Smart brands work to maximize joy post-purchase.
Your consumer has finally decided that it’s time to update the kitchen, redecorate the living room, or replace the floors downstairs. As many marketers of high-end home brands know, the purchase cycle for an expensive home-related product could be six months to a year before she finally buys.
Good brands take into account this extended buying process and ensure that messaging is consistently “on-brand” through each phase. But there is an opportunity to go from good to great by understanding how the consumer’s emotions evolve during this process.
The Advertising Research Foundation studied how emotions evolve during the purchase process for many different categories, ranging from consumer electronics to automotive to packaged goods. Using the widely accepted group of emotions found on Plutchik’s Wheel, researchers graphed how these emotions increased and decreased at each stage of the purchase process.
As you might expect, there may be some sadness or annoyance during the problem recognition phase – when something breaks – but as a consumer begins searching for information and evaluating brands, anticipation and interest increase dramatically. What every marketer should aim for, of course, is maximum joy during the post-purchase phase.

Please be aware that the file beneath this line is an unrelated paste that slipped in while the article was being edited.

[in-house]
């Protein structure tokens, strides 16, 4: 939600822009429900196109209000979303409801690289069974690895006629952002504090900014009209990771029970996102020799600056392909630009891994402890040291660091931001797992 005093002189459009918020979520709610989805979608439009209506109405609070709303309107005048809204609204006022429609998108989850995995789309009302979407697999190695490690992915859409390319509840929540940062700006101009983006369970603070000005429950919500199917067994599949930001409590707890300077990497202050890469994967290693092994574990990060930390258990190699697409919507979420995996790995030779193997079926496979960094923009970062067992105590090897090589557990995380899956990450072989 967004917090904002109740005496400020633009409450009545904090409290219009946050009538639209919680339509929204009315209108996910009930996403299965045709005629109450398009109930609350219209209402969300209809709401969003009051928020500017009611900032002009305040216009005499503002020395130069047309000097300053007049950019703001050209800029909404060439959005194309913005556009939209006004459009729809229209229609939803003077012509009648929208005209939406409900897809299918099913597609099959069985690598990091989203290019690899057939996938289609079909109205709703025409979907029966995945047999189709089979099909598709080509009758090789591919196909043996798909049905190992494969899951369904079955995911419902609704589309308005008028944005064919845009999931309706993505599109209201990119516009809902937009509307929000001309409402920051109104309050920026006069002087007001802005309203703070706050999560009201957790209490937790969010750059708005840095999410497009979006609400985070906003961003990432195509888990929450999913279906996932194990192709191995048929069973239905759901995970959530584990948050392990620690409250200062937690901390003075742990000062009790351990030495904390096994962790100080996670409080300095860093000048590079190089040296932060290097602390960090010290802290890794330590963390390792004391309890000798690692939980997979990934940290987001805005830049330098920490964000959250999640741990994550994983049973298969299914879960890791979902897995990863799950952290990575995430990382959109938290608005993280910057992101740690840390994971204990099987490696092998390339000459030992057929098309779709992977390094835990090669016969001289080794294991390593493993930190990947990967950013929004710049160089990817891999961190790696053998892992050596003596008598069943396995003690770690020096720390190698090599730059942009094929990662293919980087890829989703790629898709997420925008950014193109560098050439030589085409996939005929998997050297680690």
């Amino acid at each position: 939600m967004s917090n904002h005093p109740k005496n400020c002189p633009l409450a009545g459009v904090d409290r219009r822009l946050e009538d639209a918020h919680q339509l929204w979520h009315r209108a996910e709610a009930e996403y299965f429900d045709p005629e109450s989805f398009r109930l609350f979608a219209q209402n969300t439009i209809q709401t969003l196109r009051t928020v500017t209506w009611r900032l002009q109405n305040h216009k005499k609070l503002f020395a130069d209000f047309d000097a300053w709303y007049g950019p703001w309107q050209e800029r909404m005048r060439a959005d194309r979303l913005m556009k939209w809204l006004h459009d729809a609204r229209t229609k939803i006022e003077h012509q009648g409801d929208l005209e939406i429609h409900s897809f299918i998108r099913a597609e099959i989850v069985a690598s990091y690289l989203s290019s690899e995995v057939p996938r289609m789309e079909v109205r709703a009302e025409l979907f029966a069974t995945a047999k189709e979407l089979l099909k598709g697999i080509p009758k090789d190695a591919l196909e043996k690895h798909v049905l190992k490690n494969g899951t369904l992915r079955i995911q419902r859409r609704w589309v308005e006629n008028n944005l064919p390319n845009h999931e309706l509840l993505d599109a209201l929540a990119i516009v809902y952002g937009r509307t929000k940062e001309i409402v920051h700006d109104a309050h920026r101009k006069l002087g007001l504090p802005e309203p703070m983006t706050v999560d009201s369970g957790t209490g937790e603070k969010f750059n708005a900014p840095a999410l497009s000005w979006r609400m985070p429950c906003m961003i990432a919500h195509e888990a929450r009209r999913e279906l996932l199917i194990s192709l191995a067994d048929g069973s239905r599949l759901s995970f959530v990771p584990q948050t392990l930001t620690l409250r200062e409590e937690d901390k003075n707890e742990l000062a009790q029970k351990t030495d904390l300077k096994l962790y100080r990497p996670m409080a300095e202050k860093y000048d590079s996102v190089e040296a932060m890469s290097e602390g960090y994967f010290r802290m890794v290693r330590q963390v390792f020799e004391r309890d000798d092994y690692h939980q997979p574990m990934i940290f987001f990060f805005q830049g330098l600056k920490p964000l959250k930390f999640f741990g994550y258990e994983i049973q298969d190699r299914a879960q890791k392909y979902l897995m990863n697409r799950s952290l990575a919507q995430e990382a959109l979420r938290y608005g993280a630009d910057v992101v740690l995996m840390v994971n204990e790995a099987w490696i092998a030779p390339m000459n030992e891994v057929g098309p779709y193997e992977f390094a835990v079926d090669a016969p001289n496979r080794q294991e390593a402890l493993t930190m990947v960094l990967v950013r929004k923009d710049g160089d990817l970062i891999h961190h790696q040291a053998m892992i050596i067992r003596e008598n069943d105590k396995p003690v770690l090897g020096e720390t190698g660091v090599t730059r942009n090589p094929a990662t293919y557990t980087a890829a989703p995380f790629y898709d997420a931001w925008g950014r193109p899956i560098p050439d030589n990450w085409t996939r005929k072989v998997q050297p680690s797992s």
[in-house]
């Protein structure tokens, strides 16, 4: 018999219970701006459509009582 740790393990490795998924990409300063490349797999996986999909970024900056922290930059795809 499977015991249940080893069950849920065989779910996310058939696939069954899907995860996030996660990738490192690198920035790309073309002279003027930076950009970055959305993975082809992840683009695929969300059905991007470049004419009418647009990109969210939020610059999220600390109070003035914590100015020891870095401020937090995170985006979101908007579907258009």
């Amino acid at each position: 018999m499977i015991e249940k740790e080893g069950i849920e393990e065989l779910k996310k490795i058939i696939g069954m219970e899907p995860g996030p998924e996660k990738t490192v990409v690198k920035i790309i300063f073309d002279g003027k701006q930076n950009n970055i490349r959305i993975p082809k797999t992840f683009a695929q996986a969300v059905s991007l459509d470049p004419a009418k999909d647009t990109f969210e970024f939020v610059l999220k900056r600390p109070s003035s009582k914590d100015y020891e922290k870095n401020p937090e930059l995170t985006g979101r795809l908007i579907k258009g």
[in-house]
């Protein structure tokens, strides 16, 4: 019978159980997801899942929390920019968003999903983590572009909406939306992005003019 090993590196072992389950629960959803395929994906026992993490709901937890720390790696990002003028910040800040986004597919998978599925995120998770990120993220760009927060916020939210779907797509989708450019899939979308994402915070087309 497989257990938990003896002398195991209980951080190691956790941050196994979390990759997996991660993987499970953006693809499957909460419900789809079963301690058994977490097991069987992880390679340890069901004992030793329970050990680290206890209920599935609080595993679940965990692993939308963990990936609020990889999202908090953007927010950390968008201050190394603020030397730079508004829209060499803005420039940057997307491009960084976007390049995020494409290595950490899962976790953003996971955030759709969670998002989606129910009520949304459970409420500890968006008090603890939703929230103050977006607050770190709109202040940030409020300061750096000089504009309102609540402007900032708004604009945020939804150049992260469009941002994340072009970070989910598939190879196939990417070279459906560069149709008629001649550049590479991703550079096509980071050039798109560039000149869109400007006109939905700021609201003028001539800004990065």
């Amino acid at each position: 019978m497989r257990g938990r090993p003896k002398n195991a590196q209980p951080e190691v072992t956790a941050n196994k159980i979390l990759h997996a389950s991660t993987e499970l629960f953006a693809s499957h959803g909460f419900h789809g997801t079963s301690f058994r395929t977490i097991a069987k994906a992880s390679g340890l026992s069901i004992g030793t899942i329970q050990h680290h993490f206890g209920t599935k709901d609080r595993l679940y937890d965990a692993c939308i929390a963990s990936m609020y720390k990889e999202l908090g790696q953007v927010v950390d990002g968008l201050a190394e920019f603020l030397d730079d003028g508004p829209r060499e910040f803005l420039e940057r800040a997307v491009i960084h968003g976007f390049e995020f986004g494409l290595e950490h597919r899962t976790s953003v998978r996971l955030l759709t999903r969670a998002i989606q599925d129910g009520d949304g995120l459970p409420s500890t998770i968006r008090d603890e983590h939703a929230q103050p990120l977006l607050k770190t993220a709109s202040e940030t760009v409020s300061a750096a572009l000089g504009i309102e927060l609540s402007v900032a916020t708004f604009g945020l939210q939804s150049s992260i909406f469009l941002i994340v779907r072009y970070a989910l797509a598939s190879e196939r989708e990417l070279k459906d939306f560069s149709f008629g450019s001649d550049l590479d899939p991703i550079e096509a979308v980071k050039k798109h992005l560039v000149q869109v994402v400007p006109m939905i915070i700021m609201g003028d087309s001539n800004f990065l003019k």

The Advertising Research Foundation identified some of the trends driving this evolution of emotions:
- Today’s consumer lives life online and offline; the whole is more than the sum of the parts.
- Digital and social have raised the bar for today’s shoppers.
- Shoppers often feel imprisoned – not liberated – by all of the information brands give them online.
- Brand perceptions and offline advertising continue to drive consideration.
While the emotional intensity by phase can vary dramatically for individual product categories, the chart above shows how emotions evolve for a wide variety of categories. It’s interesting to note how the three major emotions – interest, anticipation and joy – vary by purchase phase.
Understanding how these subtle, but significant, changes impact your brand can help improve your marketing communications and forge an even tighter bond with your customer or prospect.
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